Subsurface Flow Management and Real-Time Production Optimization using Model Predictive Control
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One of the key challenges in the Oil & Gas industry is to best manage reservoirs under different conditions, constrained by production rates based on various economic scenarios, in order to meet energy demands and maximize profit. To address the energy demand challenges, a transformation in the paradigm of the utilization of "real-time" data has to be brought to bear, as one changes from a static decision making to a dynamical and data-driven management of production in conjunction with real-time risk assessment. The use of modern methods of computational modeling and simulation may be the only means to account for the two major tasks involved in this paradigm shift: (1) large-scale computations; and (2) efficient utilization of the deluge of data streams. Recently, history matching and optimization were brought together in the oil industry into an integrated and more structured approach called optimal closed-loop reservoir management. Closed-loop control algorithms have already been applied extensively in other engineering fields, including aerospace, mechanical, electrical and chemical engineering. However, their applications to porous media flow, such as - in the current practices and improvements in oil and gas recovery, in aquifer management, in bio-landfill optimization, and in CO2 sequestration have been minimal due to the large-scale nature of existing problems that generate complex models for controller design and real-time implementation. Their applicability to a realistic field is also an open topic because of the large-scale nature of existing problems that generate complex models for controller design and real-time implementation, hindering its applicability. Basically, three sources of high-dimensionality can be identified from the underlying reservoir models: size of parameter space, size of state space, and the number of scenarios or realizations necessary to account for uncertainty. In this paper we will address type problem of high dimensionality by focusing on the mitigation of the size of the state-space models by means of model-order reduction techniques in a systems framework. We will show how one can obtain accurate reduced order models which are amenable to fast implementations in the closed-loop framework .The research will focus on System Identification (System-ID) (Jansen, 2009) and Model Predictive Control (MPC) (Gildin, 2008) to serve this purpose. A mathematical treatment of System-ID and MPC as applied to reservoir simulation will be presented. Linear MPC would be studied on two specific reservoir models after generating low-order reservoir models using System-ID methods. All the comparisons are provided from a set of realistic simulations using the commercial reservoir simulator called Eclipse. With the improvements in oil recovery and reductions in water production effectively for both the cases that were considered, we could reinforce our stance in proposing the implementation of MPC and System-ID towards the ultimate goal of "real-time" production optimization.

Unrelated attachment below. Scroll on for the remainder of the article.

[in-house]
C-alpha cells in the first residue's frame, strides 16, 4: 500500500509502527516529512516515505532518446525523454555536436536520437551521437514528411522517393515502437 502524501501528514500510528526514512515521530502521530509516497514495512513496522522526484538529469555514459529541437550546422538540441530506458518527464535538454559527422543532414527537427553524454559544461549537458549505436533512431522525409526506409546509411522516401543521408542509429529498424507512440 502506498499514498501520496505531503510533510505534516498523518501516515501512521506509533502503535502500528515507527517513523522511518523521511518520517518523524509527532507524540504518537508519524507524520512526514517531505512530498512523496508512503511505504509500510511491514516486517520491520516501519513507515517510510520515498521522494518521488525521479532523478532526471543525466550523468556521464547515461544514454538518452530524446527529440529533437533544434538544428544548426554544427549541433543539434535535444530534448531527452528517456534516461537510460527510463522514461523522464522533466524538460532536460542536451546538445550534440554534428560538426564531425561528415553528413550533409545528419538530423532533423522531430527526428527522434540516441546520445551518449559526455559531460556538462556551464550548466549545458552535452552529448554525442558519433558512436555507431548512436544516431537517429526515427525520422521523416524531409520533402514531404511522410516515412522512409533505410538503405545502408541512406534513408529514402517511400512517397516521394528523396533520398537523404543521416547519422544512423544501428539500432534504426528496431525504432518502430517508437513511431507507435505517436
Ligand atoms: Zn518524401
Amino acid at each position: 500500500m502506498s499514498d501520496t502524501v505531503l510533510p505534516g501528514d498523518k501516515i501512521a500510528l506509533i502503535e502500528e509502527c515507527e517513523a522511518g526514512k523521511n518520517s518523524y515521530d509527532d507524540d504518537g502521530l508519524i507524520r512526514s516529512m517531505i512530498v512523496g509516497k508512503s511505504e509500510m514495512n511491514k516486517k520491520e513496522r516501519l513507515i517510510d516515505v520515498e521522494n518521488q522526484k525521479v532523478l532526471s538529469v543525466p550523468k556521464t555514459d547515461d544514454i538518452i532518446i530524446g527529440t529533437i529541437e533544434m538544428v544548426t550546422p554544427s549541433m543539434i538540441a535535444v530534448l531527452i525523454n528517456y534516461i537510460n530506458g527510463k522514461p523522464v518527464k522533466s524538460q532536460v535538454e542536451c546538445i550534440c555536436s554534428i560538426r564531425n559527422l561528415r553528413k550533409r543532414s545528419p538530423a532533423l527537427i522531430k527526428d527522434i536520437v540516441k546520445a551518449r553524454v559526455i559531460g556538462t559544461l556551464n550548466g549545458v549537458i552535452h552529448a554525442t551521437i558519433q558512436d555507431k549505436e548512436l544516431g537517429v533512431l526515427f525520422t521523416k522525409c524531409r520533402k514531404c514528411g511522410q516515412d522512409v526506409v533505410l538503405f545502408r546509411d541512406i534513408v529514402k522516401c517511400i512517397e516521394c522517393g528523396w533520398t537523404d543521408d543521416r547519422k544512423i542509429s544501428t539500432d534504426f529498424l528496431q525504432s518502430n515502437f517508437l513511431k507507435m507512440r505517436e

Model Predictive Control
Lopez, Thomas Jai (2011). Subsurface Flow Management and Real-Time Production Optimization using Model Predictive Control. Master's thesis, Texas A&M University. Available electronically from